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The durability of long-lasting insecticidal nets treated with and without piperonyl butoxide: implications for bioefficacy and personal protection

Mechan, Frank (2022) The durability of long-lasting insecticidal nets treated with and without piperonyl butoxide: implications for bioefficacy and personal protection, Thesis (Doctoral), Liverpool School of Tropical Medicine.

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Abstract

Long-lasting Insecticidal nets (LLINs) are a fundamental component of malaria control strategies, yet they accumulate physical damage and lose insecticide over time. However, the impact of this deterioration on bioefficacy and bloodfeeding is poorly described. There is growing evidence that the operational lifespan of LLINs is less than the expected three years in some settings. Consequently, there is a need to assess the durability of LLIN products to determine the appropriate timescale of distribution. The emergence of pyrethroid-resistance in sub-Saharan Africa has motivated the development of LLIN designs that contain the synergist piperonyl butoxide to restore susceptibility. The aim of this study was to quantify the durability of LLINs with and without piperonyl butoxide in operational conditions.
The nets assessed in this study were provided from collections performed as part of a randomised control trial to compare pyrethroid-only and pyrethroid-PBO nets. Each cluster received a pyrethroid-PBO net ( ‘Olyset Plus’ or ‘PermaNet 3.0’) or pyrethroid-only equivalent (‘Olyset Net’ or ‘PermaNet 2.0’). Samples were assessed at baseline, 12 months, and 25 months post distribution. The chemical content of pyrethroid and PBO of nets was assessed using high-performance liquid chromatography. The number, size, and location of holes on each net was assessed visually. Bioefficacy was assessed by exposing pyrethroid-resistant Anopheles to samples using WHO cone and wireball bioassays. To evaluate the impact of hole location on protective effect, behavioural experiments with free-flying pyrethroid-resistant Anopheles around human-occupied holed nets were conducted. Bloodfeeding success, 1hr knockdown, and 24hr mortality were compared for nets with no hole, hole in the top, or hole in the side.
Pyrethroid content remained relatively stable across timepoints. However, the PBO content of both Olyset Plus and PermaNet 3.0 declined over the same period, falling by 55% (P<0.001) and 58% (p<0.001) respectively after 25 months. Both PBO nets were highly effective against pyrethroid-resistant An. gambiae when new but declined over time. After 25 months, 24hr mortality was 22.92% for Olyset Plus and 46.6% for PermaNet 3.0. There was a strong correlation between PBO content and mortality. There was no difference in any physical durability metric between any of the LLIN products evaluated, at any timepoint. In behavioural assays, holes on the top of the net had a much greatly risk of bloodfeeding compared to holes on the side (30.65% compared to 4.13%, P=0.021) after one hour. There was no difference in bloodfeeding success between Olyset Plus and Olyset Net (p=0.076). Very few bloodfed mosquitoes survived the assay with Olyset Plus, with 96.1% of all bloodfed mosquitoes dying after 24 hours despite very low morality for those that did not bloodfeed (<5%). Finally, when attempting to escape the net after bloodfeeding, mosquitoes were twice as likely to get out of a net with a hole on the top than on the side.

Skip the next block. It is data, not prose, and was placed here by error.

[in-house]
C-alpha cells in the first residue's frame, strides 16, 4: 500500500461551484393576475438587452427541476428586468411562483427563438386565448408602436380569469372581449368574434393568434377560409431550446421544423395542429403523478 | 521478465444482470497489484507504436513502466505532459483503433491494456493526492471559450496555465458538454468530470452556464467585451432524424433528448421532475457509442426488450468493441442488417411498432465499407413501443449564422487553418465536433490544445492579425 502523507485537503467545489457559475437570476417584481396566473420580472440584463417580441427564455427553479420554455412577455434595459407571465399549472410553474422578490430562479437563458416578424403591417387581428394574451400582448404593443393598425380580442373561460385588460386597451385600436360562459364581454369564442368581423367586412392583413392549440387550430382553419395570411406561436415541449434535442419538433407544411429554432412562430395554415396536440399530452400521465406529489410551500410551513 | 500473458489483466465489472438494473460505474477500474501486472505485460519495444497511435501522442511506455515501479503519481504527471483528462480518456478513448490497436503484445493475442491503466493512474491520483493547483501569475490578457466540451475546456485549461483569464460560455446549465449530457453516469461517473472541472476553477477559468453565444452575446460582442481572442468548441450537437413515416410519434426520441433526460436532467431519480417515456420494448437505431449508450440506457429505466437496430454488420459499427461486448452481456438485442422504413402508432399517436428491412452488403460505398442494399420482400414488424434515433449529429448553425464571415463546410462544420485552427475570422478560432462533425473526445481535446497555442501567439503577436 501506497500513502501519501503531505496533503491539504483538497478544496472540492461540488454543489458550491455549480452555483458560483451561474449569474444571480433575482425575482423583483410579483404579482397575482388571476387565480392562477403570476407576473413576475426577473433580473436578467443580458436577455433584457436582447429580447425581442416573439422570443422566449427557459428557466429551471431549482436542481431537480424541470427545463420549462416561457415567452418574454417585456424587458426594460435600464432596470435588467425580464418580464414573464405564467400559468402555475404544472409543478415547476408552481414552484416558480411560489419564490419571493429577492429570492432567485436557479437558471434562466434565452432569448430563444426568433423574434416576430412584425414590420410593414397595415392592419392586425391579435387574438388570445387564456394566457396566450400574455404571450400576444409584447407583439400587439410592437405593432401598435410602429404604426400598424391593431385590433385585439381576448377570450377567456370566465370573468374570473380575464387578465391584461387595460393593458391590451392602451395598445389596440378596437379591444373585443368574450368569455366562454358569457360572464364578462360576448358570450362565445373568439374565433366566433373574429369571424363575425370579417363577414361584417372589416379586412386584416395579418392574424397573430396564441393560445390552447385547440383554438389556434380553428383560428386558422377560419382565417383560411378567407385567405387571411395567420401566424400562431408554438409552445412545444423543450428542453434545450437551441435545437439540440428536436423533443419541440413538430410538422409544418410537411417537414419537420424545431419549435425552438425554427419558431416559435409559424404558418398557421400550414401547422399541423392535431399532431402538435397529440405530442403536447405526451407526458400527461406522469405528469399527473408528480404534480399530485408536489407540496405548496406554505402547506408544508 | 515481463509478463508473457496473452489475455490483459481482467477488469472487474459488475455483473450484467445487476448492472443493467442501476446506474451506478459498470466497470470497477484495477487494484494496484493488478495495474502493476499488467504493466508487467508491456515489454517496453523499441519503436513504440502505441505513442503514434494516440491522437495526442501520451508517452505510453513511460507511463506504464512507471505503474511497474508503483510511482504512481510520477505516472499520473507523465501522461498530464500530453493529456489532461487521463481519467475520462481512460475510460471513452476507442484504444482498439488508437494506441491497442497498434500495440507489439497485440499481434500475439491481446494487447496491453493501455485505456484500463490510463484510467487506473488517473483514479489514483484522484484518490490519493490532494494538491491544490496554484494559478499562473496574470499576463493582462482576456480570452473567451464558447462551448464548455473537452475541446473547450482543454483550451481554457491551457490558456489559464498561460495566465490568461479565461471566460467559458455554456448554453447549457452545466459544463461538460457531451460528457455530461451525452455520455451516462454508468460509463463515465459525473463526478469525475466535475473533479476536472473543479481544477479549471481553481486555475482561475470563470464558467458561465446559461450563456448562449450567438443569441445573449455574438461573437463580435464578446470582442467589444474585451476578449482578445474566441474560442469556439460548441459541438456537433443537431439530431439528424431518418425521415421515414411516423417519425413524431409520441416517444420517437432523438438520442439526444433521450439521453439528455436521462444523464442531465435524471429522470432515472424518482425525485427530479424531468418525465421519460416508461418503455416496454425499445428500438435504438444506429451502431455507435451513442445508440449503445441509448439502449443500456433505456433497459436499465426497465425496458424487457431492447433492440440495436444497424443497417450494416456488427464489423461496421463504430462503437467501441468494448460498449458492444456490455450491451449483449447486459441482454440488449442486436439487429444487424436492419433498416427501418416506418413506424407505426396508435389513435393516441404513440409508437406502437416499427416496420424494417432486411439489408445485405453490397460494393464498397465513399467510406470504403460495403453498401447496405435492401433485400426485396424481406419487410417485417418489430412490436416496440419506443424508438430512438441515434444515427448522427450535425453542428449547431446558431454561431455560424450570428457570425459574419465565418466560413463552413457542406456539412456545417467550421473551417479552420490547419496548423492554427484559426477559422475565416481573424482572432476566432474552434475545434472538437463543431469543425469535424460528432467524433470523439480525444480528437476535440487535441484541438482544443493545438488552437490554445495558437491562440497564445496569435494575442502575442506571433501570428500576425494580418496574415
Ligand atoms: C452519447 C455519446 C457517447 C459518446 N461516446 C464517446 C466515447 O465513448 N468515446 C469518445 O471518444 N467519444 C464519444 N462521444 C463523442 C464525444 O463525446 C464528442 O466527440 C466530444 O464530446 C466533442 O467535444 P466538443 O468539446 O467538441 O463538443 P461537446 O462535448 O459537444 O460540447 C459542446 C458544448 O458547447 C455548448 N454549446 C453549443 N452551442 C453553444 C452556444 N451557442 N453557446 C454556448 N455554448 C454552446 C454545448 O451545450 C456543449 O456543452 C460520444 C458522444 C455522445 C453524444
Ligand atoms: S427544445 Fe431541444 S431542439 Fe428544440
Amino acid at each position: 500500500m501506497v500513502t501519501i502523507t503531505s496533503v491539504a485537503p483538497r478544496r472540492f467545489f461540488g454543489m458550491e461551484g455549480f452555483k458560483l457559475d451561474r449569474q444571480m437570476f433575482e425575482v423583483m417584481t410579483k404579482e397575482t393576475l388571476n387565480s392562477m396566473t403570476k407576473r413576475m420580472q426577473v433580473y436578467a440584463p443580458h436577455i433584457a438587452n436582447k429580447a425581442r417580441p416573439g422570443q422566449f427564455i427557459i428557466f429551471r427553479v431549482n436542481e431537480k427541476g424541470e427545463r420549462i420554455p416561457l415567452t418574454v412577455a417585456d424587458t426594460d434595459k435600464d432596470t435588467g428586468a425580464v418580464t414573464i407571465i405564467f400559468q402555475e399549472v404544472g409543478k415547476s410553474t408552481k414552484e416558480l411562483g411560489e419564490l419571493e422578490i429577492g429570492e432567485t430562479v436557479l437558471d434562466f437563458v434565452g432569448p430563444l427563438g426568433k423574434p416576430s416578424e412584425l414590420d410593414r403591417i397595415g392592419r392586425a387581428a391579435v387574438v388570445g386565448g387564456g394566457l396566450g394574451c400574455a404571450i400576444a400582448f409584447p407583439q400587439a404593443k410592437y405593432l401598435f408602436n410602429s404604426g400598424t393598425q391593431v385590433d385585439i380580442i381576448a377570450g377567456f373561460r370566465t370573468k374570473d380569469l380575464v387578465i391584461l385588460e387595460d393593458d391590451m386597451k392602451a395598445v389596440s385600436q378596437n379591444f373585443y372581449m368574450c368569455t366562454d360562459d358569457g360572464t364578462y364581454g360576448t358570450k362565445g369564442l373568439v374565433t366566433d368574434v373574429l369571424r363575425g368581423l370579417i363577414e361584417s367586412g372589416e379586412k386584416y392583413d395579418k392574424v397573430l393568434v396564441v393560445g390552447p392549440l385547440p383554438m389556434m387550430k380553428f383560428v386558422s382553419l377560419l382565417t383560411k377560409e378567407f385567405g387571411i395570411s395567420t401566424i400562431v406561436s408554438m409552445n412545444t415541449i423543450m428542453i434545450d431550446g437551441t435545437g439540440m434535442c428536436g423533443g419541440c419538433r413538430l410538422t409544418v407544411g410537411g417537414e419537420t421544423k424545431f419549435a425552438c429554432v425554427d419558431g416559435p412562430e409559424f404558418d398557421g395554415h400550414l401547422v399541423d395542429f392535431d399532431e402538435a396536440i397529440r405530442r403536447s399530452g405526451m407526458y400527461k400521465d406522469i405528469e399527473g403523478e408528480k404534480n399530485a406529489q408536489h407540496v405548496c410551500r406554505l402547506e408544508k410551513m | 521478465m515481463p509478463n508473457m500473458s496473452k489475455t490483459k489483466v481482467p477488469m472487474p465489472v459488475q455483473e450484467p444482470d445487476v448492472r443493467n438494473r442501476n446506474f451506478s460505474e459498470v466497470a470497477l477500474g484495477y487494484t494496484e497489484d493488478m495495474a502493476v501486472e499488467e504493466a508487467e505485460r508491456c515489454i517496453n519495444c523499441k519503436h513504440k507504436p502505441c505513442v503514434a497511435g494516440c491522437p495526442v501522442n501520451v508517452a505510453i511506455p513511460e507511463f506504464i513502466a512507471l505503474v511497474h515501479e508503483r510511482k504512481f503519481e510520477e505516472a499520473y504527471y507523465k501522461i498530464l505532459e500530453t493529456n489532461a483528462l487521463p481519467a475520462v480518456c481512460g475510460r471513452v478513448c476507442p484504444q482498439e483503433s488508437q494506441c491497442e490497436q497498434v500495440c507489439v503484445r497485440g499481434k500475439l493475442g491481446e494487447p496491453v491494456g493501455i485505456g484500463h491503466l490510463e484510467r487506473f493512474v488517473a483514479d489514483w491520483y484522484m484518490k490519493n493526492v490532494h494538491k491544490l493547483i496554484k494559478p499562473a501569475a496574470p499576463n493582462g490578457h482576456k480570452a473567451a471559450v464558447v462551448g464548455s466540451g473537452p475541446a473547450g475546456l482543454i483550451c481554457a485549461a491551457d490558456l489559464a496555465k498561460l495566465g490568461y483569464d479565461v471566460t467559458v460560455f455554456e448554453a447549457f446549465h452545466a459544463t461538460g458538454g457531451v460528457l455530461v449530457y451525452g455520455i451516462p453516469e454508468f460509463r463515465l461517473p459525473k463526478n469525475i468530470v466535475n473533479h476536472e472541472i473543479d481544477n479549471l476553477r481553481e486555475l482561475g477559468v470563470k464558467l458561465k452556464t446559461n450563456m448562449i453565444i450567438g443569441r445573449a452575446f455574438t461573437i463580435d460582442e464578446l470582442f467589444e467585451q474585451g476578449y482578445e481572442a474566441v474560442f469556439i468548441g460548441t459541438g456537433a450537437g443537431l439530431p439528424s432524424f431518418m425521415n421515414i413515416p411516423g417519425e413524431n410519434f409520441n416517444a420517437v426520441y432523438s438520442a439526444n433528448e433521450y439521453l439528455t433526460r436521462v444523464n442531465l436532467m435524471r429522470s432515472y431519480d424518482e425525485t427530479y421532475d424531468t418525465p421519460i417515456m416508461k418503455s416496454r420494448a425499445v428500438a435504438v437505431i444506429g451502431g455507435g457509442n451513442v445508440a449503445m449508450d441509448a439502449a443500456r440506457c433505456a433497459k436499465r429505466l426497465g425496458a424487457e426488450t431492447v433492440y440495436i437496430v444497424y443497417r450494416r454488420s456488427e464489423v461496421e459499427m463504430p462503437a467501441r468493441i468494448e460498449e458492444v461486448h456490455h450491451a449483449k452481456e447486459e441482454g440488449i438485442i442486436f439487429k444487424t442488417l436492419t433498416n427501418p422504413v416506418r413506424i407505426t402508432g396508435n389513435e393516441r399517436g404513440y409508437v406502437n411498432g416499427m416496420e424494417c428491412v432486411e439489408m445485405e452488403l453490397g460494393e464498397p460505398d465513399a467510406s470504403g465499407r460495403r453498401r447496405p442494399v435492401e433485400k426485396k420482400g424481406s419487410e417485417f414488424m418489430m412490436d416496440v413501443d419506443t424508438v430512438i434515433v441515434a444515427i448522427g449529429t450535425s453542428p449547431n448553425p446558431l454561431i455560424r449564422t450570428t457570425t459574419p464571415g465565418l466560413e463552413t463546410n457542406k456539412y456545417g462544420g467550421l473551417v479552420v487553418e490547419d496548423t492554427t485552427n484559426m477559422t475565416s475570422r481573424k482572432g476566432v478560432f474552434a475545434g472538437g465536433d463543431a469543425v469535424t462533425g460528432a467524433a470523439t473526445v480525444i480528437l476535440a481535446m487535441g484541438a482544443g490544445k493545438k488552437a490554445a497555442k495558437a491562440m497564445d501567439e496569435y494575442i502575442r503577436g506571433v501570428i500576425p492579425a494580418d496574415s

These findings indicate that pyrethroid-PBO bed nets were highly effective against pyrethroid-resistant mosquitoes in Uganda when new but efficacy declined sharply over time. For both Olyset Plus and PermaNet 3.0, this rapid reduction in bioefficacy correlated with a steep decline in PBO content. Given that pyrethroid-PBO nets are becoming widespread, this finding is highly concerning and requires further investigation in other settings. Moreover, the rapid reduction in bioefficacy indicates a distribution cycle shorter than three years may be prudent. Physical integrity outcomes were very similar for the PBO nets and their pyrethroid-only equivalents. Current WHO durability assessment guidelines consider all holes equally when evaluating serviceability for use, yet here it was observed that holes on the top of the net were a 10x greatest risk for mosquito entry and bloodfeeding compared to the side. Consequently, guidelines for assessing survivability should be updated to appropriately weight holes on the top.

Item Type: Thesis (Doctoral)
Subjects: QX Parasitology > QX 20 Research (General)
QX Parasitology > Insects. Other Parasites > QX 600 Insect control. Tick control
WA Public Health > Preventive Medicine > WA 110 Prevention and control of communicable diseases. Transmission of infectious diseases
WA Public Health > Preventive Medicine > WA 240 Disinfection. Disinfestation. Pesticides (including diseases caused by)
Repository link:
Item titleItem URI
The effects of temephos, permethrin and malathion selection on the fitness and fecundity of Aedes aegyptihttps://archive.lstmed.ac.uk/id/eprint/19384
The seasonal dynamics and biting behavior of potential Anopheles vectors of Plasmodium knowlesi in Palawan, Philippineshttps://archive.lstmed.ac.uk/id/eprint/18912
Assessing the impact of the addition of pyriproxyfen on the durability of permethrin-treated bed nets in Burkina Faso: a compound-randomized controlled trialhttps://archive.lstmed.ac.uk/id/eprint/13245
Faculty: Department: Biological Sciences > Vector Biology Department
Depositing User: Lynn Roberts-Maloney
Date Deposited: 10 Nov 2022 11:35
Last Modified: 10 Nov 2022 11:35
URI: https://archive.lstmed.ac.uk/id/eprint/21469

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